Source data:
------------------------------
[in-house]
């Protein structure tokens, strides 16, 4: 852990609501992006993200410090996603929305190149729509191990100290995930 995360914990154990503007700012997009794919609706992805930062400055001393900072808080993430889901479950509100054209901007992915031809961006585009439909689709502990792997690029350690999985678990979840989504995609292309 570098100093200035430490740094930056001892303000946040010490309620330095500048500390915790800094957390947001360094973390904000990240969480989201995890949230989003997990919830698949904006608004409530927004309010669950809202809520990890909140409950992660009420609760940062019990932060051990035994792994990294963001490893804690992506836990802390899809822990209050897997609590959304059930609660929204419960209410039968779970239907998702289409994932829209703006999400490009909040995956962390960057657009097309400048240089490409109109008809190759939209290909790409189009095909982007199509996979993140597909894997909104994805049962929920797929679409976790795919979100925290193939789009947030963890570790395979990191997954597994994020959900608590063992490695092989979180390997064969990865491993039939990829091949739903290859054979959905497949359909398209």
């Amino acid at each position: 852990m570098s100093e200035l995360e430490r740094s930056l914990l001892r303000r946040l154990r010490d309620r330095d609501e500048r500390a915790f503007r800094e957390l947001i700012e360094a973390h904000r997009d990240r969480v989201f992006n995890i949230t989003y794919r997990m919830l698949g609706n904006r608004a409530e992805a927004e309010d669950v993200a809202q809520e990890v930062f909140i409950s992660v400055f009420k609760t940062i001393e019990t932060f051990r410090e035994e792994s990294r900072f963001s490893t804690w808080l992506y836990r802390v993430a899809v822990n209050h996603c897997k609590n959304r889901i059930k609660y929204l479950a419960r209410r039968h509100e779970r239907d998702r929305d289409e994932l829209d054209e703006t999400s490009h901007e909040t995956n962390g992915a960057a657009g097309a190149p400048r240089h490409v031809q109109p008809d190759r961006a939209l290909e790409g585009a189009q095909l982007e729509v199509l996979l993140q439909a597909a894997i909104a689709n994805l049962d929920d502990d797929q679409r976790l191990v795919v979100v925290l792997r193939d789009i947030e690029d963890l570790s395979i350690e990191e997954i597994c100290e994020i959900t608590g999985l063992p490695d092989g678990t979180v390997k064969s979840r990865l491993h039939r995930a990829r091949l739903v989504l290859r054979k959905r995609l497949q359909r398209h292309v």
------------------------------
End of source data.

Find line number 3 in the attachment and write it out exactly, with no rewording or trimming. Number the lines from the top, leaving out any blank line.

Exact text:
């Amino acid at each position: 852990m570098s100093e200035l995360e430490r740094s930056l914990l001892r303000r946040l154990r010490d309620r330095d609501e500048r500390a915790f503007r800094e957390l947001i700012e360094a973390h904000r997009d990240r969480v989201f992006n995890i949230t989003y794919r997990m919830l698949g609706n904006r608004a409530e992805a927004e309010d669950v993200a809202q809520e990890v930062f909140i409950s992660v400055f009420k609760t940062i001393e019990t932060f051990r410090e035994e792994s990294r900072f963001s490893t804690w808080l992506y836990r802390v993430a899809v822990n209050h996603c897997k609590n959304r889901i059930k609660y929204l479950a419960r209410r039968h509100e779970r239907d998702r929305d289409e994932l829209d054209e703006t999400s490009h901007e909040t995956n962390g992915a960057a657009g097309a190149p400048r240089h490409v031809q109109p008809d190759r961006a939209l290909e790409g585009a189009q095909l982007e729509v199509l996979l993140q439909a597909a894997i909104a689709n994805l049962d929920d502990d797929q679409r976790l191990v795919v979100v925290l792997r193939d789009i947030e690029d963890l570790s395979i350690e990191e997954i597994c100290e994020i959900t608590g999985l063992p490695d092989g678990t979180v390997k064969s979840r990865l491993h039939r995930a990829r091949l739903v989504l290859r054979k959905r995609l497949q359909r398209h292309v």